Scotland’s former justice secretary has demanded a probe into an unprecedented malicious prosecution and says the case must have been rubber-stamped at the “very top of the Crown Office”.
It emerged at the Court of Session last week former Rangers chief executive Charles Green will receive damages after Crown lawyers admitted he was the subject of a malicious fraud prosecution. It follows similar admissions after two other men were charged over the 2012 Ibrox takeover. Experts say compensation cases could cost taxpayers £100 million in pay-outs and fees.
The prosecutions were initiated under former lord advocate Frank Mulholland before being scrapped, under his successor, the current Lord Advocate James Wolffe. Kenny MacAskill, justice secretary from 2007 to 2014, and now an MP, said: “There requires to be both an investigation and a full explanation of what went on, why, and into how we ensure it never happens again. I would think a case of this magnitude would have been signed off from the very top at the Crown Office.”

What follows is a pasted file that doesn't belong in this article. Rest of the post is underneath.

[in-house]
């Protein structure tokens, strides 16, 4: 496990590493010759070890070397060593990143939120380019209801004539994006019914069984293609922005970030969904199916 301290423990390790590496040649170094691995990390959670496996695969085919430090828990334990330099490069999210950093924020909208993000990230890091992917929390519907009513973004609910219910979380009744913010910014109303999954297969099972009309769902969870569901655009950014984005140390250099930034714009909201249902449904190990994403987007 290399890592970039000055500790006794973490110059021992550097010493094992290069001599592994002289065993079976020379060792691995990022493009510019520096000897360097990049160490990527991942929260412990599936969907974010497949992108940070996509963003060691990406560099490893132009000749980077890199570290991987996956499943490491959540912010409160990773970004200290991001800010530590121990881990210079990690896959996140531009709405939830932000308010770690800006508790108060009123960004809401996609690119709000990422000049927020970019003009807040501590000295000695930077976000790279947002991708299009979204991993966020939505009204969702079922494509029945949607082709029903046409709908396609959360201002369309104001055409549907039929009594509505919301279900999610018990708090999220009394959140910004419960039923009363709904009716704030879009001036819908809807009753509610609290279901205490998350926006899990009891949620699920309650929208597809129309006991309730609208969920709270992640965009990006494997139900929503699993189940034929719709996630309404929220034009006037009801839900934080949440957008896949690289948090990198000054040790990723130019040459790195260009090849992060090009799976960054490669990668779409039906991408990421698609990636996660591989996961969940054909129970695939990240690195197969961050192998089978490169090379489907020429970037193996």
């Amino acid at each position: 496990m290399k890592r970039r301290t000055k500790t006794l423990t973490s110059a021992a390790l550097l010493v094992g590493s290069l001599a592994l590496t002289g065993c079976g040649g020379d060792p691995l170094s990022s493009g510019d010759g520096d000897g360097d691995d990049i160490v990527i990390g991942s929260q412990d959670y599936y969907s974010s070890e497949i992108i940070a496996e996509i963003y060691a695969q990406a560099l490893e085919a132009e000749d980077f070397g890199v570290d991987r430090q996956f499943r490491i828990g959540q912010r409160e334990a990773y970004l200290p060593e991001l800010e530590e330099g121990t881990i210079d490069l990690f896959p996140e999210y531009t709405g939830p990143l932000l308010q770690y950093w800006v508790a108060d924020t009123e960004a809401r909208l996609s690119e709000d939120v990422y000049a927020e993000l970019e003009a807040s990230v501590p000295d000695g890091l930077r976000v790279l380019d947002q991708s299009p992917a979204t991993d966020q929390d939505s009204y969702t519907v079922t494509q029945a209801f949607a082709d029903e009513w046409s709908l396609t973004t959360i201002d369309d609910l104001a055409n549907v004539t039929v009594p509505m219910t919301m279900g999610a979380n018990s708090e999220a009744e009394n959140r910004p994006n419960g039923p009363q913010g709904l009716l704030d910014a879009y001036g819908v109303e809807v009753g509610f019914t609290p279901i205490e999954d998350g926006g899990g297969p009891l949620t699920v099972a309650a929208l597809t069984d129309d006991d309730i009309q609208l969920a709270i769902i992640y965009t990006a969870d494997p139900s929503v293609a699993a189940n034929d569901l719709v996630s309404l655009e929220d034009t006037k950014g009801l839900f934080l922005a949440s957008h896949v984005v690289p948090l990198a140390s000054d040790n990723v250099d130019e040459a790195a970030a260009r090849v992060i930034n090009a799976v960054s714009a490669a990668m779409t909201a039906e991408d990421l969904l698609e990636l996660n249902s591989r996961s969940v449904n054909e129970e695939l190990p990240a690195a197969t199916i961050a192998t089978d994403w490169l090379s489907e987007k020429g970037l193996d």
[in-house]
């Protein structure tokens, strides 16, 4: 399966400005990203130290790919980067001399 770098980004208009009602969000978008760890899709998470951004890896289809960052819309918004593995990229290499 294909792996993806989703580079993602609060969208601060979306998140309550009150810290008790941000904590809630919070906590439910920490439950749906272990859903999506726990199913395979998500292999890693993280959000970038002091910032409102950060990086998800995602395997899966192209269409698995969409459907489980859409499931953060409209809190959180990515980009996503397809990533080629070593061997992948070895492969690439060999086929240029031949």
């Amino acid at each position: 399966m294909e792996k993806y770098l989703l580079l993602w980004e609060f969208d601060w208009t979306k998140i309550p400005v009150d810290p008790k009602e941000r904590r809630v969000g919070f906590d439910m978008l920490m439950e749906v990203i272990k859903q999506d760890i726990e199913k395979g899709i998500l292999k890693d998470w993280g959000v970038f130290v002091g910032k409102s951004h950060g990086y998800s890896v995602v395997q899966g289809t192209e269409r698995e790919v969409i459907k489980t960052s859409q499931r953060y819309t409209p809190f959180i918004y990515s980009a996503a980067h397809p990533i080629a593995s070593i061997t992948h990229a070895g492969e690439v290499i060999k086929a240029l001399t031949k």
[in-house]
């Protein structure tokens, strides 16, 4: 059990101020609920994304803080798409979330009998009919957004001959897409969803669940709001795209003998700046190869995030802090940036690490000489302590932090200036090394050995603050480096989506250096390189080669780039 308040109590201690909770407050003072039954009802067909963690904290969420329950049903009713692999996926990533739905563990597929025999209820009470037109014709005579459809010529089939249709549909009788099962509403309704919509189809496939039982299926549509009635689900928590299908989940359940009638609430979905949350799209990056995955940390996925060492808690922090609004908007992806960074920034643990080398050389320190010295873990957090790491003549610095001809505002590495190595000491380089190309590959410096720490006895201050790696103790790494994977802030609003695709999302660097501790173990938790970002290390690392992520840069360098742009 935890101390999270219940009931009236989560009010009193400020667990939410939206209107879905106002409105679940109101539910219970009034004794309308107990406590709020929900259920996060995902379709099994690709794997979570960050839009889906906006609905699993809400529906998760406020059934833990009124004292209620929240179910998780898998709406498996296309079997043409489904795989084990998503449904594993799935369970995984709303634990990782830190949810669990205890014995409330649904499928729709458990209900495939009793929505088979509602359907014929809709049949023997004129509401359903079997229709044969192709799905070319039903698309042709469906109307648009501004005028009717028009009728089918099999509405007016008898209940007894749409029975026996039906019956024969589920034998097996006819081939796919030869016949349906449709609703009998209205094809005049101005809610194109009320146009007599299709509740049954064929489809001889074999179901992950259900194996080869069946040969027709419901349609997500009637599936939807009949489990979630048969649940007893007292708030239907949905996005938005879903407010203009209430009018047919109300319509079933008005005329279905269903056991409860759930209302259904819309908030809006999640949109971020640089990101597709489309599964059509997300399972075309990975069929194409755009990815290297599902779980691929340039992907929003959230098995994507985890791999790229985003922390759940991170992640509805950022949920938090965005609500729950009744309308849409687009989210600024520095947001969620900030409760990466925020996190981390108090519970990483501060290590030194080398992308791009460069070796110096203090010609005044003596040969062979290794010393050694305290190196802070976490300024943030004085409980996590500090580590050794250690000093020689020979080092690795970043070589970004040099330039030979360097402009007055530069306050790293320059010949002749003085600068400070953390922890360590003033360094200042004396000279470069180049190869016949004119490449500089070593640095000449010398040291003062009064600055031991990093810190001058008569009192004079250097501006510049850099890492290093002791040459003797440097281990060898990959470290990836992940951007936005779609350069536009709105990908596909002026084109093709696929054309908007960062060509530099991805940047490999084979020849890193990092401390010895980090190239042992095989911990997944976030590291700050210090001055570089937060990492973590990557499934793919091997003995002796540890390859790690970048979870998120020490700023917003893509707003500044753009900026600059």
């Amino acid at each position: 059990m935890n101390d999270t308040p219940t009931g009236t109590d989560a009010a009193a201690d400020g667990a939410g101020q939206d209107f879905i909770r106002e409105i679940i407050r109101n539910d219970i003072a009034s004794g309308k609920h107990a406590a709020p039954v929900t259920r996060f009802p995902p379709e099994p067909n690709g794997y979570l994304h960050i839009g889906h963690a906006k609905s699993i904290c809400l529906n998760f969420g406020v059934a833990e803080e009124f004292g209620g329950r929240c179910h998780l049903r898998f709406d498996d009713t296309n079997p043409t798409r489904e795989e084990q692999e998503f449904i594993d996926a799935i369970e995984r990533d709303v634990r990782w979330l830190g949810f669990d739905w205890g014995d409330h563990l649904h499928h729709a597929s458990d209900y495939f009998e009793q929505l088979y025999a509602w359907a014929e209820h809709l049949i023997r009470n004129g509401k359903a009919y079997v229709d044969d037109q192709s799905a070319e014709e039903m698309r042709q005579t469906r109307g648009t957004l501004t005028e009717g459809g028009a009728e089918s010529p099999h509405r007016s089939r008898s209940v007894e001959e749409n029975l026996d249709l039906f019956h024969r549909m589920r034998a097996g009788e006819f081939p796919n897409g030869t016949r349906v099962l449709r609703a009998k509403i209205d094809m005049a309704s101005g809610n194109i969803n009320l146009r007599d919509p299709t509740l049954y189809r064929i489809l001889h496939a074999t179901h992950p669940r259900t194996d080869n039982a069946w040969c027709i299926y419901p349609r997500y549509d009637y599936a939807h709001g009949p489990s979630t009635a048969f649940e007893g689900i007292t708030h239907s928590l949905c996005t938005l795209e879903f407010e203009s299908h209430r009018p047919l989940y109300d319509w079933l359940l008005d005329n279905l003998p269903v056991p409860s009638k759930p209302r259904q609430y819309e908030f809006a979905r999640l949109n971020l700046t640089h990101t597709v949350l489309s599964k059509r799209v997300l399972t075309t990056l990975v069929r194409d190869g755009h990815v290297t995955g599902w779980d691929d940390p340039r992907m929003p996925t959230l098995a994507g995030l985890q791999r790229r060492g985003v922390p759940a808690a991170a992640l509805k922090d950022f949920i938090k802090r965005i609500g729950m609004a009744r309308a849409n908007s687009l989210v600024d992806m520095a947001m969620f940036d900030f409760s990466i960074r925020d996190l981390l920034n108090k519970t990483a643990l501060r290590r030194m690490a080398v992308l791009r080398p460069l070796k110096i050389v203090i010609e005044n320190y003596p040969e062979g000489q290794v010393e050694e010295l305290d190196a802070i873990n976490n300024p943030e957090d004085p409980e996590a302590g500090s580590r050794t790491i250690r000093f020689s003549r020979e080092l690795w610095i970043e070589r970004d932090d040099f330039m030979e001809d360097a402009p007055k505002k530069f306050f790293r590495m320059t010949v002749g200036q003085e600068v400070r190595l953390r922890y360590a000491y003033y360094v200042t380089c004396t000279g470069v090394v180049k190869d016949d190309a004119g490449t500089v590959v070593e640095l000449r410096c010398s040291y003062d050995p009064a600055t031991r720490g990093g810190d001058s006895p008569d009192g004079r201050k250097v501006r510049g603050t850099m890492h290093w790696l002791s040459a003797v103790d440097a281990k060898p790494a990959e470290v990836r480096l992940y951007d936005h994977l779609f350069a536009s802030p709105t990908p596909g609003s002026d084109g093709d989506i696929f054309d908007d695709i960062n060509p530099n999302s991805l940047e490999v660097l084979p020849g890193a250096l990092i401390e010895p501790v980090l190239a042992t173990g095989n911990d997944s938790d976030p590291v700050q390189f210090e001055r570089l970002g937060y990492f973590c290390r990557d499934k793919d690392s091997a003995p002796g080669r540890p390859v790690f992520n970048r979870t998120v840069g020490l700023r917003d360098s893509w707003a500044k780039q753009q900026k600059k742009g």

Mr Green is seeking £20m damages from police and prosecutors.
The Crown Office admitted in August similar proceedings against David Whitehouse and Paul Clark, of administrators Duff & Phelps, were malicious. The pair are seeking £10m each in damages. Two other men investigated are also seeking multi-million-pound damages.
Police Scotland contest the action.
The Crown Office said: “The basis for the Lord Advocate’s acceptance of liability will become public record when the matter ceases to be sub judice. Until then, we are constrained in what we can say. The Lord Advocate has made clear that in due course he will support appropriate public accountability. Since these events, the Crown has taken significant steps that safeguard against similar situations arising.”
The Judicial Office, representing judges, said it “cannot comment on decisions related to a prosecution”.